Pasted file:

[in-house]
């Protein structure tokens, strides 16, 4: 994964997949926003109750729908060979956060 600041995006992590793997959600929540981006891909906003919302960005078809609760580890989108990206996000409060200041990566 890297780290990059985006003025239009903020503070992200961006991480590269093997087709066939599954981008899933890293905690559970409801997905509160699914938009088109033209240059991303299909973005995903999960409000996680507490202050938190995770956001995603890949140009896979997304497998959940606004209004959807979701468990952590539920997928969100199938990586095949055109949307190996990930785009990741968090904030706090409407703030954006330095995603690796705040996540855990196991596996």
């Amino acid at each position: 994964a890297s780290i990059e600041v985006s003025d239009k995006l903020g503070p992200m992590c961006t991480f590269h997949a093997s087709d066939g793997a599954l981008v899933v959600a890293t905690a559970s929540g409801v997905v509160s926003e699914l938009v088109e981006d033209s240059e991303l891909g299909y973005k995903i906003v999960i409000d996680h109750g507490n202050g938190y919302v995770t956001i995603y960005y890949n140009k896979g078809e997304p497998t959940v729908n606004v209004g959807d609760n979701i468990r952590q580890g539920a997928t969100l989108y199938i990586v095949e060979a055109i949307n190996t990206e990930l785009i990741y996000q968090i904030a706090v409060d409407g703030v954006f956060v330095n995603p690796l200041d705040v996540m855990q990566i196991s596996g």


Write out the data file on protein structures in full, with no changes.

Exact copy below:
[in-house]
């Protein structure tokens, strides 16, 4: 994964997949926003109750729908060979956060 600041995006992590793997959600929540981006891909906003919302960005078809609760580890989108990206996000409060200041990566 890297780290990059985006003025239009903020503070992200961006991480590269093997087709066939599954981008899933890293905690559970409801997905509160699914938009088109033209240059991303299909973005995903999960409000996680507490202050938190995770956001995603890949140009896979997304497998959940606004209004959807979701468990952590539920997928969100199938990586095949055109949307190996990930785009990741968090904030706090409407703030954006330095995603690796705040996540855990196991596996």
């Amino acid at each position: 994964a890297s780290i990059e600041v985006s003025d239009k995006l903020g503070p992200m992590c961006t991480f590269h997949a093997s087709d066939g793997a599954l981008v899933v959600a890293t905690a559970s929540g409801v997905v509160s926003e699914l938009v088109e981006d033209s240059e991303l891909g299909y973005k995903i906003v999960i409000d996680h109750g507490n202050g938190y919302v995770t956001i995603y960005y890949n140009k896979g078809e997304p497998t959940v729908n606004v209004g959807d609760n979701i468990r952590q580890g539920a997928t969100l989108y199938i990586v095949e060979a055109i949307n190996t990206e990930l785009i990741y996000q968090i904030a706090v409060d409407g703030v954006f956060v330095n995603p690796l200041d705040v996540m855990q990566i196991s596996g």